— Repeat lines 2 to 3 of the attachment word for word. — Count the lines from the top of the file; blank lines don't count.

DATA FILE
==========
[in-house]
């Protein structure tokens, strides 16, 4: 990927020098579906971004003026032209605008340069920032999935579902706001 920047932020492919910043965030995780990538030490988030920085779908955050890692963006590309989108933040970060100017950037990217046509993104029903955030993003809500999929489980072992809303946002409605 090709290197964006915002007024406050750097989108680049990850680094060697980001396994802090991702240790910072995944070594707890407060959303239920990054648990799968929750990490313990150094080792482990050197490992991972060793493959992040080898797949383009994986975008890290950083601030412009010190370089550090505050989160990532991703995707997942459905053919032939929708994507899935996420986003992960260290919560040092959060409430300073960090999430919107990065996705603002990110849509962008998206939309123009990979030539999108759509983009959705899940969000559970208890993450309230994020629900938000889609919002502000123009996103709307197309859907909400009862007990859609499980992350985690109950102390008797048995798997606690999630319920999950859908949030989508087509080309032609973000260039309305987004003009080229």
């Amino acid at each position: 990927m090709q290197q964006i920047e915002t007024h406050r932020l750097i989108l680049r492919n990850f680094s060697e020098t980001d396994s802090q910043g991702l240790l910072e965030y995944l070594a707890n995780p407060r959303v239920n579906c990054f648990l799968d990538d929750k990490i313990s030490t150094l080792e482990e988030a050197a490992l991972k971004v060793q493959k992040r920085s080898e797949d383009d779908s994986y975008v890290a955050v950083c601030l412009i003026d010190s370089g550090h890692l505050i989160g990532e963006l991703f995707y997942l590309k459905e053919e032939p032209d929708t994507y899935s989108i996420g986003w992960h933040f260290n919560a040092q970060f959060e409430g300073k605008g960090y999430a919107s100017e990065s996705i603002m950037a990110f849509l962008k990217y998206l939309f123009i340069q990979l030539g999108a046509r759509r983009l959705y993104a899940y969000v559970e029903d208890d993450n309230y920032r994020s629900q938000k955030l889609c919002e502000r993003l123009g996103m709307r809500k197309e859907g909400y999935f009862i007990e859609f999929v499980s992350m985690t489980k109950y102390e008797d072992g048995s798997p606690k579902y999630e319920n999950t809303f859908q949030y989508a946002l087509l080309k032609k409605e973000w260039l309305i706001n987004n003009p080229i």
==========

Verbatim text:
């Protein structure tokens, strides 16, 4: 990927020098579906971004003026032209605008340069920032999935579902706001 920047932020492919910043965030995780990538030490988030920085779908955050890692963006590309989108933040970060100017950037990217046509993104029903955030993003809500999929489980072992809303946002409605 090709290197964006915002007024406050750097989108680049990850680094060697980001396994802090991702240790910072995944070594707890407060959303239920990054648990799968929750990490313990150094080792482990050197490992991972060793493959992040080898797949383009994986975008890290950083601030412009010190370089550090505050989160990532991703995707997942459905053919032939929708994507899935996420986003992960260290919560040092959060409430300073960090999430919107990065996705603002990110849509962008998206939309123009990979030539999108759509983009959705899940969000559970208890993450309230994020629900938000889609919002502000123009996103709307197309859907909400009862007990859609499980992350985690109950102390008797048995798997606690999630319920999950859908949030989508087509080309032609973000260039309305987004003009080229």
């Amino acid at each position: 990927m090709q290197q964006i920047e915002t007024h406050r932020l750097i989108l680049r492919n990850f680094s060697e020098t980001d396994s802090q910043g991702l240790l910072e965030y995944l070594a707890n995780p407060r959303v239920n579906c990054f648990l799968d990538d929750k990490i313990s030490t150094l080792e482990e988030a050197a490992l991972k971004v060793q493959k992040r920085s080898e797949d383009d779908s994986y975008v890290a955050v950083c601030l412009i003026d010190s370089g550090h890692l505050i989160g990532e963006l991703f995707y997942l590309k459905e053919e032939p032209d929708t994507y899935s989108i996420g986003w992960h933040f260290n919560a040092q970060f959060e409430g300073k605008g960090y999430a919107s100017e990065s996705i603002m950037a990110f849509l962008k990217y998206l939309f123009i340069q990979l030539g999108a046509r759509r983009l959705y993104a899940y969000v559970e029903d208890d993450n309230y920032r994020s629900q938000k955030l889609c919002e502000r993003l123009g996103m709307r809500k197309e859907g909400y999935f009862i007990e859609f999929v499980s992350m985690t489980k109950y102390e008797d072992g048995s798997p606690k579902y999630e319920n999950t809303f859908q949030y989508a946002l087509l080309k032609k409605e973000w260039l309305i706001n987004n003009p080229i």